Taylors Arm Road heads west from Macksville on Wallace Street. The drive follows Taylors Arm, a major tributary of the Nambucca River, along the intensely scenic river valley. This is the shortest way to the village from the Pacific Highway. There is a longer, and equally scenic route, which departs from Kempsey and winds for 65 km through rolling hills dotted with farms and beef and dairy cattle grazing land to the historic town of Willawarrin. It then continues on through National Park and State Forest to reach the famous “The Pub With No Beer”. For more details check out http://macleayvalleycoast.com.au/great_things_to_do/taylors-arm-scenic-drive. There is a very detailed description of the entire route:  "Head north across the Kempsey Traffic Bridge and veer left into Belgrave St. Follow the road across the railway crossing, through two roundabouts, and around to the right into River St which becomes Armidale Rd. Turn right to Millbank along Hickeys Creek Rd, and continue along the unsealed road before veering right into Sundowner Rd through State Forest. Turn left onto Greenhills Rd, (Detour in place: turn right off Greenhills Road into Bakers Creek Road.  There is a two 2 tonne load limit on Young Bridge) then turn left into Taylor’s Arm Rd  (this is usually a right hand turn when the bridge is open on Greenhills Rd).  Continue along the road to the ‘Pub with No Beer’, which Slim Dusty made famous with his popular country ballad.  Next, continue (east) along Taylor’s Arm Road to Boundary St, then veer left and follow the road past the high school and hospital until you reach the Pacific Highway at Macksville. Turn right to return to Kempsey."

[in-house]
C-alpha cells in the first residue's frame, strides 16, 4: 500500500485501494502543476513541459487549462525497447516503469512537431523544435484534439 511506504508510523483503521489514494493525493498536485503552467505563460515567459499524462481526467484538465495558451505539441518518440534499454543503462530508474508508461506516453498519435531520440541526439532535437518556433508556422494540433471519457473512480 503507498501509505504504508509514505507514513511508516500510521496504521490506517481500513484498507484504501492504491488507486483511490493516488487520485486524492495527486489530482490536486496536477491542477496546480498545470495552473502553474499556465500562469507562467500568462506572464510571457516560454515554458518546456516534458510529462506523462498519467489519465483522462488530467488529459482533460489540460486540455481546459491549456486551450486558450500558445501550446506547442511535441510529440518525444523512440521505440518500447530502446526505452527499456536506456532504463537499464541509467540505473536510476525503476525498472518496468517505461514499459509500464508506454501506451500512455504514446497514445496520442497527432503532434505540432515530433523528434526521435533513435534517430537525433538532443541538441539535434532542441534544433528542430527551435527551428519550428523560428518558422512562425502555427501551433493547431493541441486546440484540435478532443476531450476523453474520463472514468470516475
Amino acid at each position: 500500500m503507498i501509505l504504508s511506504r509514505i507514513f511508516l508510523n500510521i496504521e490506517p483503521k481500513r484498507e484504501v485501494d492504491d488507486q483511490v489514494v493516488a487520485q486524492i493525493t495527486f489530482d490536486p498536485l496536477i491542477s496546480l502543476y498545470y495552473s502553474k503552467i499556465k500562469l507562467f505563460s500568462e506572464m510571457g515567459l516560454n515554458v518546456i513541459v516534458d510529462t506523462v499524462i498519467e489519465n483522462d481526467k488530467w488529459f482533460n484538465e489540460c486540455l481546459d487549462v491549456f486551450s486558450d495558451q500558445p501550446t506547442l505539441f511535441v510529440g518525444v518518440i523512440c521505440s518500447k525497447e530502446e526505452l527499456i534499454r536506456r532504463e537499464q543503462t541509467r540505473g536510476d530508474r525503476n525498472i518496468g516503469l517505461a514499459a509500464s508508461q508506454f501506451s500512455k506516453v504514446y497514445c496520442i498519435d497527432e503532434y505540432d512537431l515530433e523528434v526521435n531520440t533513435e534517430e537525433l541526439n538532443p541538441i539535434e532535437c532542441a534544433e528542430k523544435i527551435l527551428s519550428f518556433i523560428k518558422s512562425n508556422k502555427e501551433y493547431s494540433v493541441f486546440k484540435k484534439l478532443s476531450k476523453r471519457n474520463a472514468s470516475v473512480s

* Prior to the arrival of Europeans in the area, the local Aborigines, the Dunghutti, had lived in the area for tens of thousands of years.

* In 1890 a boarding house was built to cater for the timber workers.

* The Taylors Arm Post Office opened on 1 August 1891.

* By 1895 the small town had its first pub.

* By 1900 the town had a bakery, butchery and grocery store.

* In 1956 Slim Dusty heard Gordon Parsons singing The Pub With No Beer at the Taylors Arm Hotel.


Visitor Information

There is no Visitor Information in Taylors Arm but the pub is helpful and the closest centre is the Nambucca Valley Visitor Information Centre, Pacific Highway, Nambucca Heads, tel: (02) 6568 6954.



The Pub With No Beer, Taylors Arm Road, Taylors Arm, tel: (02) 6564 2100.



The Pub With No Beer, Taylors Arm Road, Taylors Arm, tel: (02) 6564 2100.


Useful Websites

The official website is the Nambucca Valley which has a special entry on Taylors Arm. See http://www.nambuccatourism.com.au/nambucca-valley-region/nambucca-valley/taylors-arm.

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3 suggestions
  • “Pub with no Beer” festival 1980 about 5000 visitors in “Bottom Town”, also slightly famous, the 4 hats, ” Jack the Hat, Jack of all Trades, Jack White, Jackass. 2 Timber Ring Barkers, Publican, School Principal. “Top Town” had the school. Medlow Public School.

  • Yes, I was that principal. The other three Jacks, had asked me, on my first week in the community and at the pub, if I was a “quick” or “spin”, meaning what did I play in cricket because the previous principal had to be replaced on the cricket team. In the very small bar room about 5 m long, I demonstrated for “the boys”, by pretending to “bowl” and spinning 360° I told the guys I did not play cricket but they christened me, Jackass (meaning a fool).

    Jack Hyland(nfp)
  • Heard from the publican that there was a tourist farm of some sorts around that area

    Pierina jarrett